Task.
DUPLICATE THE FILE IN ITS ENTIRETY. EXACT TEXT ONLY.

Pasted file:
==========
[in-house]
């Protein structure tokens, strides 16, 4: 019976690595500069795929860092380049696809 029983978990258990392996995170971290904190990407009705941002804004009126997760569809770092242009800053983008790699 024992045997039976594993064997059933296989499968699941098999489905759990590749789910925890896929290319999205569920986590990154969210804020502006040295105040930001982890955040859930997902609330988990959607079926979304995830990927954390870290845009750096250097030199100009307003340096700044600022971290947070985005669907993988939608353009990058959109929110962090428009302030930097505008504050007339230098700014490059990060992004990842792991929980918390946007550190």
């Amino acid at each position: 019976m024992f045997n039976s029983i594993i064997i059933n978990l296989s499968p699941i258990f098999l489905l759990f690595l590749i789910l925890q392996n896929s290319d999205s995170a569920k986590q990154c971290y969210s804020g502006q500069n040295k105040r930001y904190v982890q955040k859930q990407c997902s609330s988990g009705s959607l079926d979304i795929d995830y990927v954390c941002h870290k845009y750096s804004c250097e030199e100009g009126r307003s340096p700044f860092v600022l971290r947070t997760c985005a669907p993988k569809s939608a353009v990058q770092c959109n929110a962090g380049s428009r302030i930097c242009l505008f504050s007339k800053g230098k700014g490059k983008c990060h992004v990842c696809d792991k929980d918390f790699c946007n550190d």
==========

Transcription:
[in-house]
């Protein structure tokens, strides 16, 4: 019976690595500069795929860092380049696809 029983978990258990392996995170971290904190990407009705941002804004009126997760569809770092242009800053983008790699 024992045997039976594993064997059933296989499968699941098999489905759990590749789910925890896929290319999205569920986590990154969210804020502006040295105040930001982890955040859930997902609330988990959607079926979304995830990927954390870290845009750096250097030199100009307003340096700044600022971290947070985005669907993988939608353009990058959109929110962090428009302030930097505008504050007339230098700014490059990060992004990842792991929980918390946007550190």
């Amino acid at each position: 019976m024992f045997n039976s029983i594993i064997i059933n978990l296989s499968p699941i258990f098999l489905l759990f690595l590749i789910l925890q392996n896929s290319d999205s995170a569920k986590q990154c971290y969210s804020g502006q500069n040295k105040r930001y904190v982890q955040k859930q990407c997902s609330s988990g009705s959607l079926d979304i795929d995830y990927v954390c941002h870290k845009y750096s804004c250097e030199e100009g009126r307003s340096p700044f860092v600022l971290r947070t997760c985005a669907p993988k569809s939608a353009v990058q770092c959109n929110a962090g380049s428009r302030i930097c242009l505008f504050s007339k800053g230098k700014g490059k983008c990060h992004v990842c696809d792991k929980d918390f790699c946007n550190d």